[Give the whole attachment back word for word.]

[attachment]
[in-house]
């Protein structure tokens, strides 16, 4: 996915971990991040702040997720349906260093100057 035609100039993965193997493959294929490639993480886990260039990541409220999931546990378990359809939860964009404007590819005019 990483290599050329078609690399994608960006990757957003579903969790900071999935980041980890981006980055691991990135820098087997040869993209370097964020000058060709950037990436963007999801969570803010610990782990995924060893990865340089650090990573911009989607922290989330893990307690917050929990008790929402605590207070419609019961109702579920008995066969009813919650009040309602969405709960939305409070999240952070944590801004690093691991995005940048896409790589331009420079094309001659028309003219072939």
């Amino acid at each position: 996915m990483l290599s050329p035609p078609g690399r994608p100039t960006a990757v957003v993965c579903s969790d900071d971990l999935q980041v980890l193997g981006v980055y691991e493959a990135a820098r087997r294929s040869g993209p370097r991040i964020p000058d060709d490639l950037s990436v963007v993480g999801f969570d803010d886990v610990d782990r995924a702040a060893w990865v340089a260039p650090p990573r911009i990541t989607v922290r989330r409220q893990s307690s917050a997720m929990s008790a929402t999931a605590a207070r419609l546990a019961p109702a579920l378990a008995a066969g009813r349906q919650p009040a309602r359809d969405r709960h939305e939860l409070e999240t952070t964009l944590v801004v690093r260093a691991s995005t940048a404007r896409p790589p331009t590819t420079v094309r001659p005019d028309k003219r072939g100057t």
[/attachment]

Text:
[in-house]
């Protein structure tokens, strides 16, 4: 996915971990991040702040997720349906260093100057 035609100039993965193997493959294929490639993480886990260039990541409220999931546990378990359809939860964009404007590819005019 990483290599050329078609690399994608960006990757957003579903969790900071999935980041980890981006980055691991990135820098087997040869993209370097964020000058060709950037990436963007999801969570803010610990782990995924060893990865340089650090990573911009989607922290989330893990307690917050929990008790929402605590207070419609019961109702579920008995066969009813919650009040309602969405709960939305409070999240952070944590801004690093691991995005940048896409790589331009420079094309001659028309003219072939």
């Amino acid at each position: 996915m990483l290599s050329p035609p078609g690399r994608p100039t960006a990757v957003v993965c579903s969790d900071d971990l999935q980041v980890l193997g981006v980055y691991e493959a990135a820098r087997r294929s040869g993209p370097r991040i964020p000058d060709d490639l950037s990436v963007v993480g999801f969570d803010d886990v610990d782990r995924a702040a060893w990865v340089a260039p650090p990573r911009i990541t989607v922290r989330r409220q893990s307690s917050a997720m929990s008790a929402t999931a605590a207070r419609l546990a019961p109702a579920l378990a008995a066969g009813r349906q919650p009040a309602r359809d969405r709960h939305e939860l409070e999240t952070t964009l944590v801004v690093r260093a691991s995005t940048a404007r896409p790589p331009t590819t420079v094309r001659p005019d028309k003219r072939g100057t």